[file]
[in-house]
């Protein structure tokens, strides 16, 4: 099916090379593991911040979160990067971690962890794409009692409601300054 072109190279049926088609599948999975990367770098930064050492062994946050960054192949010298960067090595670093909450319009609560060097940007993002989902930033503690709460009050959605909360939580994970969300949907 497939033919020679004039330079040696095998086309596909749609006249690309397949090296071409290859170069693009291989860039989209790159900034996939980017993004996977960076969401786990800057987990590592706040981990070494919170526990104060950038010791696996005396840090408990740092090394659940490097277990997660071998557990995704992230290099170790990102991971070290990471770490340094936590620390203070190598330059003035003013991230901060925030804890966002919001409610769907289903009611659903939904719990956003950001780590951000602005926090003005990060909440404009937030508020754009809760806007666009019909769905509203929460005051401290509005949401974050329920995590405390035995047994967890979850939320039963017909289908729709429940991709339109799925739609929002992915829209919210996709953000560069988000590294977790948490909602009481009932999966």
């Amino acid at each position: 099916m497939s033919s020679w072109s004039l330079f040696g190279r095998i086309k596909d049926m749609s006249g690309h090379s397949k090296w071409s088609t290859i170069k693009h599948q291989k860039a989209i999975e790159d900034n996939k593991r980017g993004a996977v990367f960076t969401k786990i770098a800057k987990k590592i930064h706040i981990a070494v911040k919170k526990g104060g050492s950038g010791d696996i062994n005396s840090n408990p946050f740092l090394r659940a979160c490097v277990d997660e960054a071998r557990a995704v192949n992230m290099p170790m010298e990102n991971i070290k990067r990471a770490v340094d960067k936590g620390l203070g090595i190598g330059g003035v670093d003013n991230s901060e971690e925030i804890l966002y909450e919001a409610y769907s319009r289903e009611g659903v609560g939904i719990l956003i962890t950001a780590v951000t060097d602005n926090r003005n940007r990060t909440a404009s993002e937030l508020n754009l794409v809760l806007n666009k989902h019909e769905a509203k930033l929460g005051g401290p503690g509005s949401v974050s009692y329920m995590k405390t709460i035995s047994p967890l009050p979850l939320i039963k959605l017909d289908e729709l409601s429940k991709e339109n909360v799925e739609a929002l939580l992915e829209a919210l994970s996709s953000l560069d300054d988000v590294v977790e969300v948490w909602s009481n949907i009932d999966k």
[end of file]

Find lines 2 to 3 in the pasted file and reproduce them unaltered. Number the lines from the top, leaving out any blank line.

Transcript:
């Protein structure tokens, strides 16, 4: 099916090379593991911040979160990067971690962890794409009692409601300054 072109190279049926088609599948999975990367770098930064050492062994946050960054192949010298960067090595670093909450319009609560060097940007993002989902930033503690709460009050959605909360939580994970969300949907 497939033919020679004039330079040696095998086309596909749609006249690309397949090296071409290859170069693009291989860039989209790159900034996939980017993004996977960076969401786990800057987990590592706040981990070494919170526990104060950038010791696996005396840090408990740092090394659940490097277990997660071998557990995704992230290099170790990102991971070290990471770490340094936590620390203070190598330059003035003013991230901060925030804890966002919001409610769907289903009611659903939904719990956003950001780590951000602005926090003005990060909440404009937030508020754009809760806007666009019909769905509203929460005051401290509005949401974050329920995590405390035995047994967890979850939320039963017909289908729709429940991709339109799925739609929002992915829209919210996709953000560069988000590294977790948490909602009481009932999966």
């Amino acid at each position: 099916m497939s033919s020679w072109s004039l330079f040696g190279r095998i086309k596909d049926m749609s006249g690309h090379s397949k090296w071409s088609t290859i170069k693009h599948q291989k860039a989209i999975e790159d900034n996939k593991r980017g993004a996977v990367f960076t969401k786990i770098a800057k987990k590592i930064h706040i981990a070494v911040k919170k526990g104060g050492s950038g010791d696996i062994n005396s840090n408990p946050f740092l090394r659940a979160c490097v277990d997660e960054a071998r557990a995704v192949n992230m290099p170790m010298e990102n991971i070290k990067r990471a770490v340094d960067k936590g620390l203070g090595i190598g330059g003035v670093d003013n991230s901060e971690e925030i804890l966002y909450e919001a409610y769907s319009r289903e009611g659903v609560g939904i719990l956003i962890t950001a780590v951000t060097d602005n926090r003005n940007r990060t909440a404009s993002e937030l508020n754009l794409v809760l806007n666009k989902h019909e769905a509203k930033l929460g005051g401290p503690g509005s949401v974050s009692y329920m995590k405390t709460i035995s047994p967890l009050p979850l939320i039963k959605l017909d289908e729709l409601s429940k991709e339109n909360v799925e739609a929002l939580l992915e829209a919210l994970s996709s953000l560069d300054d988000v590294v977790e969300v948490w909602s009481n949907i009932d999966k």